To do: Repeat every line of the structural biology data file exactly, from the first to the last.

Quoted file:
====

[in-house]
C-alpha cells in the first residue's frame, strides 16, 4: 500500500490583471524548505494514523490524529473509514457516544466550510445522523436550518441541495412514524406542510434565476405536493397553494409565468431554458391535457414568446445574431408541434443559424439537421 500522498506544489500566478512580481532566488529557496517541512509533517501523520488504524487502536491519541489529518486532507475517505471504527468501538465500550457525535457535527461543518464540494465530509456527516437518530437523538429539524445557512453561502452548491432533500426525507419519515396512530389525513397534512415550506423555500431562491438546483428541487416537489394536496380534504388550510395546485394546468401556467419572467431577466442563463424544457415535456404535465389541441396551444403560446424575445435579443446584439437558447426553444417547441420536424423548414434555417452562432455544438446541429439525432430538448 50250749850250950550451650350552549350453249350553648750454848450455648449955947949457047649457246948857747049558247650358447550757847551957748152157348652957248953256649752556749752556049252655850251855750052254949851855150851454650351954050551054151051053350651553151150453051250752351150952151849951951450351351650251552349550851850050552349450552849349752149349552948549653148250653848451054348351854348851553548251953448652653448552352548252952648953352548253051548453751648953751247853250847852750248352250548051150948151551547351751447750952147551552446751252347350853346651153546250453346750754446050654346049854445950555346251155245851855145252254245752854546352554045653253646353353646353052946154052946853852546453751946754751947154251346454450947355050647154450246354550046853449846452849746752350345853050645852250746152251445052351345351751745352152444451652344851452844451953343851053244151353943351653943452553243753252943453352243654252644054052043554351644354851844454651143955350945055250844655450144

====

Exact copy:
[in-house]
C-alpha cells in the first residue's frame, strides 16, 4: 500500500490583471524548505494514523490524529473509514457516544466550510445522523436550518441541495412514524406542510434565476405536493397553494409565468431554458391535457414568446445574431408541434443559424439537421 500522498506544489500566478512580481532566488529557496517541512509533517501523520488504524487502536491519541489529518486532507475517505471504527468501538465500550457525535457535527461543518464540494465530509456527516437518530437523538429539524445557512453561502452548491432533500426525507419519515396512530389525513397534512415550506423555500431562491438546483428541487416537489394536496380534504388550510395546485394546468401556467419572467431577466442563463424544457415535456404535465389541441396551444403560446424575445435579443446584439437558447426553444417547441420536424423548414434555417452562432455544438446541429439525432430538448 50250749850250950550451650350552549350453249350553648750454848450455648449955947949457047649457246948857747049558247650358447550757847551957748152157348652957248953256649752556749752556049252655850251855750052254949851855150851454650351954050551054151051053350651553151150453051250752351150952151849951951450351351650251552349550851850050552349450552849349752149349552948549653148250653848451054348351854348851553548251953448652653448552352548252952648953352548253051548453751648953751247853250847852750248352250548051150948151551547351751447750952147551552446751252347350853346651153546250453346750754446050654346049854445950555346251155245851855145252254245752854546352554045653253646353353646353052946154052946853852546453751946754751947154251346454450947355050647154450246354550046853449846452849746752350345853050645852250746152251445052351345351751745352152444451652344851452844451953343851053244151353943351653943452553243753252943453352243654252644054052043554351644354851844454651143955350945055250844655450144